One very big change this time around is the move to 3D, which mostly amounts to a cosmetic change. The game still plays the same way you might remember, but it can move the camera around for some dramatic bits here and there. Despite the change, this is still recognizably Shiren. It feels like the Switch is struggling a little here and there with the game, though we’ve certainly suffered far worse on the platform. Do I like it better than the detailed 2D sprites in the last release? I mean, it has its moments. I really dig some of more cinematic bits. I don’t prefer the general look, but it’s good enough at evoking its predecessors that it isn’t distracting either.

It was always up in the air as to whether or not Spike Chunsoft could get back in the Shiren groove after so long without a new entry, but Shiren the Wanderer: The Mystery Dungeon of Serpentcoil Island shows that the developer still understands the beating heart of this long-running franchise. It’s a game that embraces where it comes from, and while that means it might still turn some players off, I think the best thing Shiren can be in this modern rogue-wild world is true to itself. A fantastic game, and I hope this is the start of a whole new chapter for Shiren.

SwitchArcade Score: 4.5/5

New Releases

Shiren the Wanderer: The Mystery Dungeon of Serpentcoil Island ($59.99)

Shiren is back in the first fully new entry in the series since… 2010. Wow, that’s quite the absence. I mean, yes, we had some great enhanced ports of that 2010 game to tide us over, but here’s the full-course dinner we’ve been waiting for. This installment goes back to basics in a lot of ways, but the UI and gameplay is more smooth and refined than ever. A truly excellent game, one worthy of attention from any fans of roguelikes.

Piczle Cross: Story of Seasons ($9.99)

Nonogram puzzles are fun enough on their own, but they’re even more enjoyable when they use a familiar theme. For Piczle Cross‘ first cross-over, it has mashed up with Story of Seasons. Farming plus puzzle solving? Sure, that’s nice. You get more than three hundred and fifty puzzles to work through, including five large collage puzzles. As you complete puzzles, you’ll fill out your almanac with more than a hundred pages of information about the people, places, and things from the Story of Seasons series.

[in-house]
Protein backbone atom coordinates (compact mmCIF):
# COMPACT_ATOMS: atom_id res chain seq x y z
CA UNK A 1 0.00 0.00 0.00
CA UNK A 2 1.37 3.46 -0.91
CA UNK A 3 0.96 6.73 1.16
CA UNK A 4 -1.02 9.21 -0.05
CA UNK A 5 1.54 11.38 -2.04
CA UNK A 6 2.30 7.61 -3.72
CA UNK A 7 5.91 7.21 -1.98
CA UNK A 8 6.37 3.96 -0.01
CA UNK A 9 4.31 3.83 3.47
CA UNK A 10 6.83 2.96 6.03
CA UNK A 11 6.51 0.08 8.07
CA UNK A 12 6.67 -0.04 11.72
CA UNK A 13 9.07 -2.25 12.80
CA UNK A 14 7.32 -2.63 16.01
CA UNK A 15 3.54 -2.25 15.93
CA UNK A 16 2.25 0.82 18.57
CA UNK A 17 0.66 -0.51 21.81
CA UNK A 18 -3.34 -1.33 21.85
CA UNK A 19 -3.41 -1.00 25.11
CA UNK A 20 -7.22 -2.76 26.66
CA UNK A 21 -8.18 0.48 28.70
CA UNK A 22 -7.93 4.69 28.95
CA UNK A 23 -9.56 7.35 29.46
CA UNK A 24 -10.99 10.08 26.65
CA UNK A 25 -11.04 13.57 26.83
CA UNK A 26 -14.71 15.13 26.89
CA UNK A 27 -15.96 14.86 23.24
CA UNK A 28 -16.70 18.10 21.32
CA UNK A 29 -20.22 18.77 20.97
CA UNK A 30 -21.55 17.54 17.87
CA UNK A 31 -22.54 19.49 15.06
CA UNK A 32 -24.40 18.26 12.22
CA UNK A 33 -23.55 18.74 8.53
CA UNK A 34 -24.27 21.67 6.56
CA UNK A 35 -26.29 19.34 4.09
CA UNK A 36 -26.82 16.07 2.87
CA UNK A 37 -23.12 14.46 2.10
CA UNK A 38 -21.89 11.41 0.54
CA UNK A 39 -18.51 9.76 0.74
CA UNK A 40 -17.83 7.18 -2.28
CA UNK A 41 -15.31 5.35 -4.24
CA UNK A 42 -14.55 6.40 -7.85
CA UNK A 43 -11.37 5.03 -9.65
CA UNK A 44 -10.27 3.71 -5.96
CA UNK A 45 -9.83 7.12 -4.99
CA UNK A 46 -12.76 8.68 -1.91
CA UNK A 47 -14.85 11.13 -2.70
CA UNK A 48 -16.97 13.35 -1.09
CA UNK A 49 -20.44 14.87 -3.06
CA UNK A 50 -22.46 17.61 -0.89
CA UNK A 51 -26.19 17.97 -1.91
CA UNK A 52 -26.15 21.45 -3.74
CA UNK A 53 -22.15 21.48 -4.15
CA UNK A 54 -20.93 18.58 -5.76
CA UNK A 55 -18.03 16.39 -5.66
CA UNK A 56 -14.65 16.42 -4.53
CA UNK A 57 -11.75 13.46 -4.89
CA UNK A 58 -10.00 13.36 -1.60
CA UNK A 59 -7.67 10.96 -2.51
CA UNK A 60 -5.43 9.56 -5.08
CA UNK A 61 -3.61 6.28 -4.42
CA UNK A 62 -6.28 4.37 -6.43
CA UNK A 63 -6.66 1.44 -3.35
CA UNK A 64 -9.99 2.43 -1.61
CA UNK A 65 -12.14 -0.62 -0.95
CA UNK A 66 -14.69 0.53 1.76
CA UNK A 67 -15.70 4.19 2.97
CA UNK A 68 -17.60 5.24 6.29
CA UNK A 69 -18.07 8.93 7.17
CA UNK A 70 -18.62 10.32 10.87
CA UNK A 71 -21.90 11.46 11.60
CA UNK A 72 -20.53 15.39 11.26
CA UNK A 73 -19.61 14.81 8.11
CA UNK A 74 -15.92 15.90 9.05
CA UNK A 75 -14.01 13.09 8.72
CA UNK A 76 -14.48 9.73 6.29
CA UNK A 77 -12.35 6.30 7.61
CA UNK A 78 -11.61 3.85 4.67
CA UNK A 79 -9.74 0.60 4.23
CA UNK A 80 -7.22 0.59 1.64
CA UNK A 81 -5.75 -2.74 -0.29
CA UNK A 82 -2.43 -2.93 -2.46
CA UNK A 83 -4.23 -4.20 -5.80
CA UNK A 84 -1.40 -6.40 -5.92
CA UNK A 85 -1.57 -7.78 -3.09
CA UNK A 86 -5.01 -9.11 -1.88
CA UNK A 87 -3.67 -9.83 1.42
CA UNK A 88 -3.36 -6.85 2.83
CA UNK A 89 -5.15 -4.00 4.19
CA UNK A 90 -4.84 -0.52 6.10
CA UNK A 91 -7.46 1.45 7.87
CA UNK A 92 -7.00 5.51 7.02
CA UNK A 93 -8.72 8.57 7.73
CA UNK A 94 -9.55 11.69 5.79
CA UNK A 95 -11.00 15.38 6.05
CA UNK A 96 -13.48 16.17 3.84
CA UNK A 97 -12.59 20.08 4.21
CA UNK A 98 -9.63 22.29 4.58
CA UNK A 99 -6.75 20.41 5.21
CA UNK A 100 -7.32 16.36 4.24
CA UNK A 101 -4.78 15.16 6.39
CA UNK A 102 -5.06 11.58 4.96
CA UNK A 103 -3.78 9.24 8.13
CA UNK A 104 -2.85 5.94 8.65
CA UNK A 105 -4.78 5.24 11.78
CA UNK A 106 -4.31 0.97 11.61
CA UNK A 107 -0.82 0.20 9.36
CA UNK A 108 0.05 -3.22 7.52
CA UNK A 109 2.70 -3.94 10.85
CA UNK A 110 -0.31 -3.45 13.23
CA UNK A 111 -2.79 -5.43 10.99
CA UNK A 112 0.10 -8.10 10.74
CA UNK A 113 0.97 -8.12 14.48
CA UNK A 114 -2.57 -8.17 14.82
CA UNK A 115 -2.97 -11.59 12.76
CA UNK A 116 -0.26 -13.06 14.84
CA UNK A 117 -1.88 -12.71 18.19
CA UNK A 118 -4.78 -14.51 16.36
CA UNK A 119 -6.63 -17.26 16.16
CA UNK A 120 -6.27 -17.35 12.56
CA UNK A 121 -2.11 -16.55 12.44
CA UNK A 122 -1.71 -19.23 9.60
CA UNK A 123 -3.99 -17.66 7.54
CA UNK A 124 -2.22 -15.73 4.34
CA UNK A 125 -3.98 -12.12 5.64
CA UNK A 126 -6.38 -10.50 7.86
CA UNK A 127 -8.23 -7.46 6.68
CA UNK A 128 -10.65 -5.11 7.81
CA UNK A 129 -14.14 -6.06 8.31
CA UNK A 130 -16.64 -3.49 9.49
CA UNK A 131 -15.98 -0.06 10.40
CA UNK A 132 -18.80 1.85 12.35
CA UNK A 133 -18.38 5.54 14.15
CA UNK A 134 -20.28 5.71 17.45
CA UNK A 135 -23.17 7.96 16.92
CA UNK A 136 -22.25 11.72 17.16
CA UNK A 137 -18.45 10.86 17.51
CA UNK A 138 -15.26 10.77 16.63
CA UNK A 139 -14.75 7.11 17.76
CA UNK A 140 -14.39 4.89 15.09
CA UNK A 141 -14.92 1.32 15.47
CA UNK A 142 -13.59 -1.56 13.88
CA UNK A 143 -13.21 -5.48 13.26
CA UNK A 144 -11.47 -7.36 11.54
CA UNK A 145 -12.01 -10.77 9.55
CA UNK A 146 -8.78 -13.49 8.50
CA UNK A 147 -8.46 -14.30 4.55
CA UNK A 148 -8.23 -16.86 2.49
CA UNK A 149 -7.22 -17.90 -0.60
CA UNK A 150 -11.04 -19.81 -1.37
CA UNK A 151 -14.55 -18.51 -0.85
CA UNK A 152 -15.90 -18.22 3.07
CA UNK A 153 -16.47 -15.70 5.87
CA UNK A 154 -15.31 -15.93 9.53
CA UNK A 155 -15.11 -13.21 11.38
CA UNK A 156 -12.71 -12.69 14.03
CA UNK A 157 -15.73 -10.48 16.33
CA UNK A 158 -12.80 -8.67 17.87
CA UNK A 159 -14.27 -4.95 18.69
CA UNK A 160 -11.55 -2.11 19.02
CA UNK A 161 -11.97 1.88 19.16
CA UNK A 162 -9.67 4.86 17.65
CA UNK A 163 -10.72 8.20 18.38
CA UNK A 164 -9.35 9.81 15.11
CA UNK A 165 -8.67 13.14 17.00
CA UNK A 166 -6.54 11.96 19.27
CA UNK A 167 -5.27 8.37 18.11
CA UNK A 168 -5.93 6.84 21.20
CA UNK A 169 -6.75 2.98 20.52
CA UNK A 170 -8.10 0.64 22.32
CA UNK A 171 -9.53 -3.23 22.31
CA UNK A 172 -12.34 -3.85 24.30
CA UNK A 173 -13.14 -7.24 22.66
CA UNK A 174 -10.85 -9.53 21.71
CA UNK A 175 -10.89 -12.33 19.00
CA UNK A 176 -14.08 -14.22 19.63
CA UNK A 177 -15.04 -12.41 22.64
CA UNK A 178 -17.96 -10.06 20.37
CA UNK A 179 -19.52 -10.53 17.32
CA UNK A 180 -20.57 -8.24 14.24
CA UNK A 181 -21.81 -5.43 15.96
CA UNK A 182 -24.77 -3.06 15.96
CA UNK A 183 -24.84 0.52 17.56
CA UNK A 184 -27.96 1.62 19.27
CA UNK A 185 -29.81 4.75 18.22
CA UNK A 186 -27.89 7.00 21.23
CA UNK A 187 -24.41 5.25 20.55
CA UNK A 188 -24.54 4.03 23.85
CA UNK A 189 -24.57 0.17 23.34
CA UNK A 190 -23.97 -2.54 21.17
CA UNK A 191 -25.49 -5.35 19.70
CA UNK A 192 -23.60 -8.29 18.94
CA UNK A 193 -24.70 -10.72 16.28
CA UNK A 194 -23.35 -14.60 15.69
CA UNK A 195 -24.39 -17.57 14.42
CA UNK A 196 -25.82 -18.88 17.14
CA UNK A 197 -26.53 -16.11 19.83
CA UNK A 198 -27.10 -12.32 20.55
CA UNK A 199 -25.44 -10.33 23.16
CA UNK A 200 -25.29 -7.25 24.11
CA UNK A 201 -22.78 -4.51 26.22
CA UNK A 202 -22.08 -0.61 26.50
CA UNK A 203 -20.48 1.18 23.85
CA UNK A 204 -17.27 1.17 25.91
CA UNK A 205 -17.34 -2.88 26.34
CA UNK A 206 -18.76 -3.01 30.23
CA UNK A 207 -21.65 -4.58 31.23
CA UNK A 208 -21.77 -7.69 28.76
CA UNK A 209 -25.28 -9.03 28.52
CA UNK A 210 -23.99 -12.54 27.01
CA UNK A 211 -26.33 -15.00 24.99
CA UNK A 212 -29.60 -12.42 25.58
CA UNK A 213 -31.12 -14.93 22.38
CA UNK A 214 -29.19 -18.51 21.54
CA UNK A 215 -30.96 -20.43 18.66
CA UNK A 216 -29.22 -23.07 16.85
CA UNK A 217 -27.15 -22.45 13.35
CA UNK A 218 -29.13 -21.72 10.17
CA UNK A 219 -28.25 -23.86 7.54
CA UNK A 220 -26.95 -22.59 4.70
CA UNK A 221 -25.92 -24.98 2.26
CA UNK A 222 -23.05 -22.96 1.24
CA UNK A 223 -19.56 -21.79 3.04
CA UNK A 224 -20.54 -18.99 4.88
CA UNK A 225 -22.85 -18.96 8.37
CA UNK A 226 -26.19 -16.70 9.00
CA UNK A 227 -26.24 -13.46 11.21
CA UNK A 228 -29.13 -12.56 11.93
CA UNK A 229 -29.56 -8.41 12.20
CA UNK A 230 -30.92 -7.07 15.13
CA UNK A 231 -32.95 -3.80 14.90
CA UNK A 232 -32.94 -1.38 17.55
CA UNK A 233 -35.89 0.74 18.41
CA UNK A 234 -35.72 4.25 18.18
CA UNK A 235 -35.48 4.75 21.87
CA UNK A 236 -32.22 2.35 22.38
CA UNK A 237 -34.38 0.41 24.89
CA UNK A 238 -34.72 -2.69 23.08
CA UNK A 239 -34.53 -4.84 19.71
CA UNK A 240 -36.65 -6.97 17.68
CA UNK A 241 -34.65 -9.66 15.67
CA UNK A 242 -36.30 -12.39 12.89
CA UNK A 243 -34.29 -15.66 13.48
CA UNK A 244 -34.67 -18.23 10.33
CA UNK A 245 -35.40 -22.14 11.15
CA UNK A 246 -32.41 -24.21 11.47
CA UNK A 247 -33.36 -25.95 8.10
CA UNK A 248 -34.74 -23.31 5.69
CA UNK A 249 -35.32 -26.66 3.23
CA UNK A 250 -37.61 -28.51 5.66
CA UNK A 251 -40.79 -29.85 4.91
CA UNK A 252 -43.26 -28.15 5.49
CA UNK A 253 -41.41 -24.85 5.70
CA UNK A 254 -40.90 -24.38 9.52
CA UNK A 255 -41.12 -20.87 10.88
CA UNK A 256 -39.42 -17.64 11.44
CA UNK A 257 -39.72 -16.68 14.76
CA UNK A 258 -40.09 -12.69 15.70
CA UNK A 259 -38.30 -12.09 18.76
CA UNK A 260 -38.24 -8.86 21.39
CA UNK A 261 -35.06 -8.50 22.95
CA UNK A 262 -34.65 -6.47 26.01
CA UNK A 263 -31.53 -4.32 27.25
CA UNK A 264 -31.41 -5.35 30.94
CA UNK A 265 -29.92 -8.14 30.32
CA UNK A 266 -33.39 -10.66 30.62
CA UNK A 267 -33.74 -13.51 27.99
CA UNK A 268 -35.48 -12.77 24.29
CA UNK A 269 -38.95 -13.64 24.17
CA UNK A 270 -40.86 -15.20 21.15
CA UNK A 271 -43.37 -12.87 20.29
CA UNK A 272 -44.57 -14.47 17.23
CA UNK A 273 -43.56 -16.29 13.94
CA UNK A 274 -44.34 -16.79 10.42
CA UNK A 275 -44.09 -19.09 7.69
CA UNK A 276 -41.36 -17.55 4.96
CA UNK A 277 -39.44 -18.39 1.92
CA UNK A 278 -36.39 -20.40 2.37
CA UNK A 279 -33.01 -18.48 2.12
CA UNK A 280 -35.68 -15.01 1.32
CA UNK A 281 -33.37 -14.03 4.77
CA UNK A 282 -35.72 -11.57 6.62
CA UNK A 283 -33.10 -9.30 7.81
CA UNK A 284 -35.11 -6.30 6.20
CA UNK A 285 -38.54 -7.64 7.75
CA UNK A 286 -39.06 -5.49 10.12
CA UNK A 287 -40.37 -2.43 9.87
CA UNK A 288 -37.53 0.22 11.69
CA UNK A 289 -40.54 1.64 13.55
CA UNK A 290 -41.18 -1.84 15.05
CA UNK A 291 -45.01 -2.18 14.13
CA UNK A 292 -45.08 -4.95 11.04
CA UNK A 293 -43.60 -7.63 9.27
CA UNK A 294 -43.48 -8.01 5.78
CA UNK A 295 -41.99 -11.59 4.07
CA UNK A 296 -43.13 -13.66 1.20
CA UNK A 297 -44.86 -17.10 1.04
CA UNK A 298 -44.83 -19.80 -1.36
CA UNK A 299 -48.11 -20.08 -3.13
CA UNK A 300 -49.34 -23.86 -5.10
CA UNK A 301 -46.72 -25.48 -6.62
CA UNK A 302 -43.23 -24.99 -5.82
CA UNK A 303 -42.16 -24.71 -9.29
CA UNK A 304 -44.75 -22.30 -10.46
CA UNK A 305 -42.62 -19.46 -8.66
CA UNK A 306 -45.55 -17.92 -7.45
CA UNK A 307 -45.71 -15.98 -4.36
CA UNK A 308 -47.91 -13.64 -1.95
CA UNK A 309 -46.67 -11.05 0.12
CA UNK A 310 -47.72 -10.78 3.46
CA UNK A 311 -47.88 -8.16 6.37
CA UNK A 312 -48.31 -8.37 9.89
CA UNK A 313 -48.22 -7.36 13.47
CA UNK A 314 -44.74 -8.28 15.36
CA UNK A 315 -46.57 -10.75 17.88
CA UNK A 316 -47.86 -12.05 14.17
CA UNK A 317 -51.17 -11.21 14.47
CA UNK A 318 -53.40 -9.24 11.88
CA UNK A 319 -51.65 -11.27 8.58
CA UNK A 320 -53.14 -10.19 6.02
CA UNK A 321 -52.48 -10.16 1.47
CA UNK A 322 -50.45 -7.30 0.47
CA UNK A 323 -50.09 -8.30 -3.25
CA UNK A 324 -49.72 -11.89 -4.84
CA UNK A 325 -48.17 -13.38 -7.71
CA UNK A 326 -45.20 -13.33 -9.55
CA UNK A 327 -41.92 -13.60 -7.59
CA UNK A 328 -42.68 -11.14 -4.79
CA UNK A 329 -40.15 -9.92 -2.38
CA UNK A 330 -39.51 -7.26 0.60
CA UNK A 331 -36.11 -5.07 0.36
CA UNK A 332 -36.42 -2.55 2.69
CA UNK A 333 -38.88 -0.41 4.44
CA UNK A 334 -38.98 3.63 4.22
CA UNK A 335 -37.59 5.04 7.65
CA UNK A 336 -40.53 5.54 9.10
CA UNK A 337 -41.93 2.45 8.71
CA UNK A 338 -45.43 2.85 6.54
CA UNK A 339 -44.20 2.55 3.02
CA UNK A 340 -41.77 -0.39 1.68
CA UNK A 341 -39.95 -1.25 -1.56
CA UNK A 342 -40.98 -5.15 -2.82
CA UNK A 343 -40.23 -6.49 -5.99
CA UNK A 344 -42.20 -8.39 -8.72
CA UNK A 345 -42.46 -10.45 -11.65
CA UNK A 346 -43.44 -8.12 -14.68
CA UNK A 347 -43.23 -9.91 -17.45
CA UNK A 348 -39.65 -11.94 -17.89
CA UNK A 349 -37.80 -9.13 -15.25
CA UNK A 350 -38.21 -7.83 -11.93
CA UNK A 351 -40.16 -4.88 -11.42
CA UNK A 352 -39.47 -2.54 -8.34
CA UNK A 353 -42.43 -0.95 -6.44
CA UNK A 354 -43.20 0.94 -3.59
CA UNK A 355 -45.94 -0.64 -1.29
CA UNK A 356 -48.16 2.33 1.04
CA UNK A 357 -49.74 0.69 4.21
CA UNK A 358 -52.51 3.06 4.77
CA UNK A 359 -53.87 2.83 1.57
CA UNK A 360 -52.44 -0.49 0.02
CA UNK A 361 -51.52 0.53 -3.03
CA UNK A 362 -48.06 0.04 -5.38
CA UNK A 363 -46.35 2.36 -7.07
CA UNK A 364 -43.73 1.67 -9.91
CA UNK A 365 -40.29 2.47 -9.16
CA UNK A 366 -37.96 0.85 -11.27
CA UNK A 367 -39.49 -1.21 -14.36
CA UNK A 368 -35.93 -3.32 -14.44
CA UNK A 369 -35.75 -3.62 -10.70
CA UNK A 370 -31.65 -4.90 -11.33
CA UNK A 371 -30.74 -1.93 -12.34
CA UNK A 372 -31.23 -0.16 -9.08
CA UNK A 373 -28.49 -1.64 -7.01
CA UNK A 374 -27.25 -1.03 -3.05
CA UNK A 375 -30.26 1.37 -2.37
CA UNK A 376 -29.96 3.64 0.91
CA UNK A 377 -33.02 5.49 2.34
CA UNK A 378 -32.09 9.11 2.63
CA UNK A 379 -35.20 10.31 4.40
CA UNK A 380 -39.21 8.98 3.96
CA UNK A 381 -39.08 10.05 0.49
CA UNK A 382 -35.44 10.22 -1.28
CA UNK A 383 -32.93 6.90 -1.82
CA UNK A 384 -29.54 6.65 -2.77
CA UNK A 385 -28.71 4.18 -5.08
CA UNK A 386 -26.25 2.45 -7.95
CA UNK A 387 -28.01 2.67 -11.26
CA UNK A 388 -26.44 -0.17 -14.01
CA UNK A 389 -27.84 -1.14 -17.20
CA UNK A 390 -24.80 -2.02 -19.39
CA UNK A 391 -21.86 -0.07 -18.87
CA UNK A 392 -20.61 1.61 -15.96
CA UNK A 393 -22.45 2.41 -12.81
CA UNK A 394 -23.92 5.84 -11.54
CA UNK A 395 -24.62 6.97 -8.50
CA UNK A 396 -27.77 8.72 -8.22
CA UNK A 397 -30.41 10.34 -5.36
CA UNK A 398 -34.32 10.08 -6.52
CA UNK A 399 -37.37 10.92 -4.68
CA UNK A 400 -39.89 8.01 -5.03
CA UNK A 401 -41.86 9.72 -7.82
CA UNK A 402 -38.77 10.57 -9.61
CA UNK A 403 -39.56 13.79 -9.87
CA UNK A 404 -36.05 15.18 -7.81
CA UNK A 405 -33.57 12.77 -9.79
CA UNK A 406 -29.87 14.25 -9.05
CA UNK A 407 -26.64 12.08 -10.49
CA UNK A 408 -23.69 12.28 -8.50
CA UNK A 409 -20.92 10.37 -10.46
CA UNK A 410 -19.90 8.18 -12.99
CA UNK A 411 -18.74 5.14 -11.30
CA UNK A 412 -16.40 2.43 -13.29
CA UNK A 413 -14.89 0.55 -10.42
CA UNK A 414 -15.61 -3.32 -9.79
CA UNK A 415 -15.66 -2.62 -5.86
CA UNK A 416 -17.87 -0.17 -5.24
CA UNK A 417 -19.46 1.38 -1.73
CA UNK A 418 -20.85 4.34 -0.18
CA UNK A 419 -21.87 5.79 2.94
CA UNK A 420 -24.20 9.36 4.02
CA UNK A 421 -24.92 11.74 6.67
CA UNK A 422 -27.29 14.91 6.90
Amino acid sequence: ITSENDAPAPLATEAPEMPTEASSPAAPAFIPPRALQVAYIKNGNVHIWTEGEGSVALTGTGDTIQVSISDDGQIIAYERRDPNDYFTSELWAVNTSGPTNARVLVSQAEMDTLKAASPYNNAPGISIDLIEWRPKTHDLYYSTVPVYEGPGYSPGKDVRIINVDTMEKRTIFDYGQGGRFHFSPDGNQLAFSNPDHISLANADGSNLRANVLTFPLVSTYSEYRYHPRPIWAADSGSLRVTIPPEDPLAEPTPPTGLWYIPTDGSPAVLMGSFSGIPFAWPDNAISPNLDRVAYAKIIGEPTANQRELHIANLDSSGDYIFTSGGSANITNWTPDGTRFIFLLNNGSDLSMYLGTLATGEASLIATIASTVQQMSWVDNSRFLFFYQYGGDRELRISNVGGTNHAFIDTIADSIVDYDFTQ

Sympathy Kiss ($49.99)

Who’s up for a little office romance story? That’s what Sympathy Kiss offers, following the tale of a woman who has been assigned to help the team behind a failing mobile news app. They’ve got one last chance to turn things around, and it won’t be easy. I sure nope no one gets distracted by any smooching or anything! You actually have to balance your work and romance during the game carefully if you want to come to the better endings. We’ll have a review of this one soon.

Spear Master ($9.99)

This is pretty much a riff on Pang/Buster Bros., but with extra systems built on to the bubble-popping action. Up to four players can get in on this one via local multiplayer. It looks decent enough, and it’s not like Pang fans get to eat all that often these days. Might be worth a punt if you count yourself in that number.